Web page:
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Mission Category: Inter-Agency Partnerships
Launch Date: January 17, 2016
Launch Location: Vandenberg Air Force Base, CA
Jason-3 is the fourth mission in U.S.-European series of satellite missions that measure the height of the ocean surface. Launched on January 17, 2016, the mission will extend the time series of ocean surface topography measurements (the hills and valleys of the ocean surface) begun by the TOPEX/Poseidon satellite mission in 1992 and continuing through the Jason-1 (launched in 2001) and the currently operating OSTM/Jason-2 (launched in 2008) missions. These measurements provide scientists with critical information about circulation patterns in the ocean and about both global and regional changes in sea level and the climate implications of a warming world.
The primary instrument on Jason-3 is a radar altimeter. The altimeter will measure sea-level variations over the global ocean with very high accuracy (as 1.3 inches or 3.3 centimeters, with a goal of achieving 1 inch or 2.5 centimeters). Continual, long-term, reliable data of changes in ocean surface topography will be generated and will be used by scientists and operational agencies (NOAA, European weather agencies, marine operators, etc.) for scientific research and operational oceanography for the benefit of society.
TOPEX/Poseidon and Jason-1 were cooperative missions between NASA and the French space agency, CNES. Additional partners in the Jason-2 mission included NOAA and Eumetsat. Jason-3 continues the international cooperation, with NOAA and Eumetsat leading the efforts, along with partners NASA and CNES.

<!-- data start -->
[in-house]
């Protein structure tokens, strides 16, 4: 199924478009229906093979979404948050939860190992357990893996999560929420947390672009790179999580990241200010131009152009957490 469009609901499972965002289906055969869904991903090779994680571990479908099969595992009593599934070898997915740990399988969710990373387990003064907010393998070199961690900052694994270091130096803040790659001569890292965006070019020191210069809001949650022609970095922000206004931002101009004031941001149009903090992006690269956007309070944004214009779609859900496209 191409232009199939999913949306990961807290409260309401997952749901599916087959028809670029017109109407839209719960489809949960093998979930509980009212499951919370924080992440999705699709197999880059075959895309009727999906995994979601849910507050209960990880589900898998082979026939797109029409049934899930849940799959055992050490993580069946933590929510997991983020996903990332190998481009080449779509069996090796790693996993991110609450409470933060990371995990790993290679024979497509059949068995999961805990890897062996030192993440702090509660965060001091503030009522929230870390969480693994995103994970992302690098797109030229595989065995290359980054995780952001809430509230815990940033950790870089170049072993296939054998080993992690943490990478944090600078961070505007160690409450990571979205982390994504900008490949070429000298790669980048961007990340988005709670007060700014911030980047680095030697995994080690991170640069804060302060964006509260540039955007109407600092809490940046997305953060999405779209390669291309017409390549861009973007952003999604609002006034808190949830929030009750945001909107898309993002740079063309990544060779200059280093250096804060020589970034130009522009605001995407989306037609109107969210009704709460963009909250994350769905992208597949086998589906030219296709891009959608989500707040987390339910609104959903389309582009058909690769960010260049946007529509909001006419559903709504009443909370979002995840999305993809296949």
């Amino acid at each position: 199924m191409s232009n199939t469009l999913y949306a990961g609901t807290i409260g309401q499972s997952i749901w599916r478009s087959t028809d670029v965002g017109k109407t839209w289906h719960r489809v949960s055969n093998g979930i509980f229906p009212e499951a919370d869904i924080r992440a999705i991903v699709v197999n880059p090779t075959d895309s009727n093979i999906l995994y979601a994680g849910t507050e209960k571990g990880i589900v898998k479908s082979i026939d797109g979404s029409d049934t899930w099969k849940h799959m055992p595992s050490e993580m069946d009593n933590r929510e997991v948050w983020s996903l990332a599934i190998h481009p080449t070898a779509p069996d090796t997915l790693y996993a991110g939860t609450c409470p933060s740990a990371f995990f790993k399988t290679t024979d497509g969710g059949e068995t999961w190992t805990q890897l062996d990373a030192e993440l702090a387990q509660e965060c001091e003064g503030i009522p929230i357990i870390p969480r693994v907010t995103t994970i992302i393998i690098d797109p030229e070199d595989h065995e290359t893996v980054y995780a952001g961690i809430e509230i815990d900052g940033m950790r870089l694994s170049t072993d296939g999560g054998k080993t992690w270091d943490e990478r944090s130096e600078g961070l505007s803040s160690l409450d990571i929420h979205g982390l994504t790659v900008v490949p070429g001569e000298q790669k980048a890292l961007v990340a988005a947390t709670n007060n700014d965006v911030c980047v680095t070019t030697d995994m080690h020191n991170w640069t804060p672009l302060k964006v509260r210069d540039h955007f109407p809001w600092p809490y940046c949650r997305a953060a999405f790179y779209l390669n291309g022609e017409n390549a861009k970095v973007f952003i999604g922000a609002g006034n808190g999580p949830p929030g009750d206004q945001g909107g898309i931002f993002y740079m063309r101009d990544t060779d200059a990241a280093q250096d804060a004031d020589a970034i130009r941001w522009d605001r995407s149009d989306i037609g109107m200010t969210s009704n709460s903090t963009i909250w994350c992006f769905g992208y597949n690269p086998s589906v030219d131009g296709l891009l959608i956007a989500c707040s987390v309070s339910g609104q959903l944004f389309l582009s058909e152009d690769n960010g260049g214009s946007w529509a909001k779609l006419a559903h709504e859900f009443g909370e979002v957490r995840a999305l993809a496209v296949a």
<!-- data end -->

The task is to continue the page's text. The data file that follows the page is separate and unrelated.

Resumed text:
Key Jason-3 Facts
|Launch Vehicle:||SpaceX Falcon 9|
|Altitude:Distance from sea level.||1336km|
|Origination:||Joint with NOAA, CNES, and EUMETSAT|
DORIS (Doppler Orbitography and Radiopositioning Integrated by Satellite)
Laser Retroreflector Array (LRA)
Global Positioning System (GPS) receiver
|Other Key Personnel:||
Relevant Science Focus Areas:
- Climate Variability and Change
- Water and Energy Cycles
Relevant Science Questions:
- How does the Earth system respond to natural and human-induced changes?
- How is the global Earth system changing?
- How will the Earth system change in the future?
- Jason-3 will continue to meet the following science goals of the ocean surface topography effort
- Determine general ocean circulation and understand its role in Earth's climate, particularly how ocean circulation impacts Earth's hydrological and biogeochemical cycles.
- Study the variation of ocean circulation on time scales ranging from seasonal and annual to decadal and examine how this variation impacts climate change.
- Collaborate with other global ocean-monitoring programs to produce routine models of the global ocean for scientific and operational applications.
- Study large-scale ocean tides.
- Study geophysical processes and their effects on ocean surface topography.
- Coastal Management
- Disaster Management